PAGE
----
Five of the six Montgomery County Council At Large candidates shared their views on housing, crime, public transportation and taxes during a forum Tuesday night sponsored by the District 20 Democratic caucus and the Greater Silver Spring Democratic Club.
— suzanne pollak (@SuzannePollak) April 12, 2022
Vying for the four seats are incumbents Gabe Albornoz, Evan Glass and Will Jawando, attorney Scott Goldberg, former Gaithersburg Councilmember Laurie-Anne Sayles and Brandy Brooks, who did not attend the two-hour forum at Eastern Middle School in Silver Spring. The forum took place before a hybrid both in-person and virtual audience.
The candidates tended to agree on most issues, all calling for increased housing stock, more housing for low and middle income residents and bringing more jobs to the county. They also favored increasing bus rapid transit throughout the county with designated lanes for the buses.
Albornoz noted there is plenty of land where moderate income housing units could be built, including at county parking garages, underutilized commercial buildings and church properties, where the religious institution would be a partner in creating the housing.
On crime, he favored more programs and mentorships for youth. “We do need to support police officers,” he said, noting that the Montgomery County Police Department is losing officers, and its current recruiting class is its smallest ever.
He was one of the few candidates to issue caution on establishing a wealth tax, saying it could cause rich people to move elsewhere.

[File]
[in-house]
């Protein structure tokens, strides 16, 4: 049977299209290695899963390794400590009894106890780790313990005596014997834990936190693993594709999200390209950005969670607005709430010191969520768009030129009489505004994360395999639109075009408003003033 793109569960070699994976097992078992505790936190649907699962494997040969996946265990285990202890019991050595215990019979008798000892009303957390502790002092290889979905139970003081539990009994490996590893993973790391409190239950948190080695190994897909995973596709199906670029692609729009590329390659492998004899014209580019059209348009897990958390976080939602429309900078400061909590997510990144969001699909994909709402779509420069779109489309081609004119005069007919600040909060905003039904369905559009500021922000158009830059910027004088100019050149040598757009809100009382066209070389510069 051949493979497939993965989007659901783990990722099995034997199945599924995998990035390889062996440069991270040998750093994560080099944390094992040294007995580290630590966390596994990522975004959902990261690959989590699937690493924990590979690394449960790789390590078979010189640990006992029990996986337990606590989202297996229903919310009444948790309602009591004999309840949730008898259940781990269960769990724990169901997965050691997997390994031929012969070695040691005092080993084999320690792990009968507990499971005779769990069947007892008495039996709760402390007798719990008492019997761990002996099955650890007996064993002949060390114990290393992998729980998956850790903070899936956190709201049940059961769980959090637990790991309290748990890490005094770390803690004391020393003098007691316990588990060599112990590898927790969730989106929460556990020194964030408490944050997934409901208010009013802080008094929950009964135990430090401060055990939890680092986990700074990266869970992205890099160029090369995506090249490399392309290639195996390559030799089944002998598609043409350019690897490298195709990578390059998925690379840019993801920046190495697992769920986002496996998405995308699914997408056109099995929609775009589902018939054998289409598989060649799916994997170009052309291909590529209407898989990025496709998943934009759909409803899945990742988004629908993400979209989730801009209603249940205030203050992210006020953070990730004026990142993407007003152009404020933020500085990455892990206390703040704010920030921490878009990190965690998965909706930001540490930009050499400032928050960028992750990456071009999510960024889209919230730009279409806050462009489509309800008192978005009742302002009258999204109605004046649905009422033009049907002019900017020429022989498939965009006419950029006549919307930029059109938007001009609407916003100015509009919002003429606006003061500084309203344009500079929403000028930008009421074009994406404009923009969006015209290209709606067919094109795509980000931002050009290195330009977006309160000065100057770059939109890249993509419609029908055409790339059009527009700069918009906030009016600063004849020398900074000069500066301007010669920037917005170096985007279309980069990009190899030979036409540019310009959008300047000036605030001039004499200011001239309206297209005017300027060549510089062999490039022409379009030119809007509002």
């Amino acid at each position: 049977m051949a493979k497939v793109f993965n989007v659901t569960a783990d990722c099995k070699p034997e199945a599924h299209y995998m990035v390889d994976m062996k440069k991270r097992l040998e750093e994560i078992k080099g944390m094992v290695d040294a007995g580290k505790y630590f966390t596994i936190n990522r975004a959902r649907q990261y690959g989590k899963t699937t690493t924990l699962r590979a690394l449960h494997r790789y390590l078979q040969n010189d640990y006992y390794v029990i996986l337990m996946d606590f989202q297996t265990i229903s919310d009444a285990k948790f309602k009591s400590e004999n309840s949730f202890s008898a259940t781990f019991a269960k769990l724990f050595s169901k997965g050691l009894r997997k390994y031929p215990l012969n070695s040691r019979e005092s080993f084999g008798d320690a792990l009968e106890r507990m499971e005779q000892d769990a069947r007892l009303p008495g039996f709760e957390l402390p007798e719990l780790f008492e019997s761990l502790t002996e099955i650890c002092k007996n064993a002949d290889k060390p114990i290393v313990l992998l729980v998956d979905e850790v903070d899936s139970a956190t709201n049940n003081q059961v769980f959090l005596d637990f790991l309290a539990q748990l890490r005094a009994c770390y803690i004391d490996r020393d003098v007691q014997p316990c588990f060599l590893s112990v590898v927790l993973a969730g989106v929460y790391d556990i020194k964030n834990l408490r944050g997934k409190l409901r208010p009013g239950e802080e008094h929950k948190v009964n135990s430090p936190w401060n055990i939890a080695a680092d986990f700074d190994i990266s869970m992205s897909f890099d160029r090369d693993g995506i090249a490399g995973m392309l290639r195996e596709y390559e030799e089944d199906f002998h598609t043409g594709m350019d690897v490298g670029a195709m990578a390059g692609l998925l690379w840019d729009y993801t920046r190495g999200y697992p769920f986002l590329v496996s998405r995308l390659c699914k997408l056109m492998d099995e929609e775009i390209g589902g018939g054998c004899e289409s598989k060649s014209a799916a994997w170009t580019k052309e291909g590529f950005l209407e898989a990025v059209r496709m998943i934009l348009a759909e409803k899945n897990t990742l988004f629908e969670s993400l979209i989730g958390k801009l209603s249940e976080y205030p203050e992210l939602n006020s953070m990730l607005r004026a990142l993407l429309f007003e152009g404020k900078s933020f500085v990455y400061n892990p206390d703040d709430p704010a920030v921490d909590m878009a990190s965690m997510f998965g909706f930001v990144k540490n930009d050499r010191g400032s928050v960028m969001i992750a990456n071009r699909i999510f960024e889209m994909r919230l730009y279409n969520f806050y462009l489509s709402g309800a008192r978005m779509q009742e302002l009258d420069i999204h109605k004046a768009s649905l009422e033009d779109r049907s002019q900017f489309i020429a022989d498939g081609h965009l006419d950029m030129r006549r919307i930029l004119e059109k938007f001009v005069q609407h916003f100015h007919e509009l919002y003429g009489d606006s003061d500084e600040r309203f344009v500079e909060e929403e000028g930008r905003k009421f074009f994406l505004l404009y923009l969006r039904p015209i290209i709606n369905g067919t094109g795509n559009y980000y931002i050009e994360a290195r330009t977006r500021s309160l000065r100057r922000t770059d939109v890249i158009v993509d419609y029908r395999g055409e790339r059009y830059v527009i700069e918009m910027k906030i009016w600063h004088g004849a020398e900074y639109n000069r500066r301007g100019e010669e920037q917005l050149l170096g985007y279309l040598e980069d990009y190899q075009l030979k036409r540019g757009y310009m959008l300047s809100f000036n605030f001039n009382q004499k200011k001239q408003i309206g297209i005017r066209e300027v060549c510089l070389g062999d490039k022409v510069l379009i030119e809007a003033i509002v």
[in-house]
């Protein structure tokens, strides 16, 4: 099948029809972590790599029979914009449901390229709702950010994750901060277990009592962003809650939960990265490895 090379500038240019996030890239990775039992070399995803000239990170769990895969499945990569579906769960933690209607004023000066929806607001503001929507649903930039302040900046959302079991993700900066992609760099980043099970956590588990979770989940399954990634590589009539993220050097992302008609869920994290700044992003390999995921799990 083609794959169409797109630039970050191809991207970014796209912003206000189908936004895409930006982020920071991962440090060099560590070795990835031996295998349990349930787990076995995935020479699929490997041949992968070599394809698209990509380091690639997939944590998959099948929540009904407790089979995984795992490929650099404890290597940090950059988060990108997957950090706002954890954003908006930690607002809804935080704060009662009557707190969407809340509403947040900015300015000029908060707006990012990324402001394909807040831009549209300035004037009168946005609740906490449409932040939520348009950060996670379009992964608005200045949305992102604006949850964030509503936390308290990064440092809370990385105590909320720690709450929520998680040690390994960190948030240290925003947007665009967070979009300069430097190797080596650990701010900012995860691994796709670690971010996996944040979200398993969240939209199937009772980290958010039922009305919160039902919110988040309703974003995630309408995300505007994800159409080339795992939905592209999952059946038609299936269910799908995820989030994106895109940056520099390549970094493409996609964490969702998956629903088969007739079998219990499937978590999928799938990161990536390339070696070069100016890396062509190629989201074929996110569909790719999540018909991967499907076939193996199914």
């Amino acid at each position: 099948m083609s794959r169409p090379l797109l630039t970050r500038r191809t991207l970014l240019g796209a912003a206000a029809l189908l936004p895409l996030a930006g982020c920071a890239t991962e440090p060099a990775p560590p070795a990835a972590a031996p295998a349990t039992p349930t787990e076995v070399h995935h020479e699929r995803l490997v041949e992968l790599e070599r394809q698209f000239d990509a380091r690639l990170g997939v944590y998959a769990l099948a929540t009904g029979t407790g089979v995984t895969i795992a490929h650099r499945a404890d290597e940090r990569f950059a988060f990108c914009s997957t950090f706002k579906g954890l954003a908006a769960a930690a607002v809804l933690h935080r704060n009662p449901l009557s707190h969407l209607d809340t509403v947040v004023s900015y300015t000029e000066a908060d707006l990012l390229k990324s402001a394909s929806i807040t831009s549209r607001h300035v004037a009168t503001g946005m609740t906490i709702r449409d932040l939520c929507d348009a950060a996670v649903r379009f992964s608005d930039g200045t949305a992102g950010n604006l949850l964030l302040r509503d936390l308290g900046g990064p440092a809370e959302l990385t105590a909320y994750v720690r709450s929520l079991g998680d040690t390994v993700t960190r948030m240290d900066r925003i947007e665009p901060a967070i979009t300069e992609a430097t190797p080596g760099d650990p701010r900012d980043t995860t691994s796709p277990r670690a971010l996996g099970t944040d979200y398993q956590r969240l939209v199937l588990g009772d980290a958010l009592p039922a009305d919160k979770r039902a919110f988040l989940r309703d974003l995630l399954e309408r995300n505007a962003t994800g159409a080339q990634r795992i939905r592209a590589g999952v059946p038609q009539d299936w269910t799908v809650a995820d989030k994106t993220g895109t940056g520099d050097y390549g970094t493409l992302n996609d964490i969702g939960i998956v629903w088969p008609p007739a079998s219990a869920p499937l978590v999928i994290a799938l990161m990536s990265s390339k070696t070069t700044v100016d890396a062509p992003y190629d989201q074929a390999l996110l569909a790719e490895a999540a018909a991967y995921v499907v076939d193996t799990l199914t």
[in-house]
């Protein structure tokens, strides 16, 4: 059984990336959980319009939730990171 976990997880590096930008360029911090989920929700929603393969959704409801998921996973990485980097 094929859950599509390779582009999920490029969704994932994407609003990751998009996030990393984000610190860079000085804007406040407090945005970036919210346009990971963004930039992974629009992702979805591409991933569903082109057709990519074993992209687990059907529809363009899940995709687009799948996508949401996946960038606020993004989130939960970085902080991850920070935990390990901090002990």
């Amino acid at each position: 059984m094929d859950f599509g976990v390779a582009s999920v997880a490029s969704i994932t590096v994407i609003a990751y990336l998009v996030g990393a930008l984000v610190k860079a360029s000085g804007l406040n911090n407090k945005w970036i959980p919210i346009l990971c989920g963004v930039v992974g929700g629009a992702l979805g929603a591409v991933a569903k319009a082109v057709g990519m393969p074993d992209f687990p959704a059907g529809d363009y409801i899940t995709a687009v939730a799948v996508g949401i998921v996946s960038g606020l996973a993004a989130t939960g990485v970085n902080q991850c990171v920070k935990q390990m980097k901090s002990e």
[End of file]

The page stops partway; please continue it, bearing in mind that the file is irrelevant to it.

Jawando stressed the need to help people of color afford to live in the county. One way he suggested was to lower the tax brackets for lower and middle income residents. “Inequality is raging” in the county, he said. He also called for expanding mental health services and reforming police practices. “You can have reform, and you can have safety,” he said.
He also said he favored requiring all new buildings to have reduced emissions.
Goldberg called economic opportunity the best way to reduce crime. More jobs keeps young people out of jail, he said. He also spoke out against the state’s proposal to expand I-495.
He noted that people used to flock to Montgomery County for its great schools. “I don’t know if that’s true today,” he said. The county should look for a way to draw people here. He suggested it could be through hospitality, health care, hi-tech or breweries. “We can be a destination for agro-tourism,” he said.
Glass stressed transportation and called for increasing free rides on county buses, a program he sponsored. “We’ve got to get the Purple Line built,” he said.
He also noted, “We are in a climate emergency, and we need to starting acting like it. Bottom line.”
Sayles discussed the need to restore trust between police officers and the community. She peppered her remarks with achievements made in Gaithersburg, which she said was debt free. She is “very supportive of a wealth tax. Everyone should pay their fair share.”
She also said she favored a system that would make renewal of permits and subscriptions to the county automatic. That would free the county from having to chase after those who haven’t paid, she said.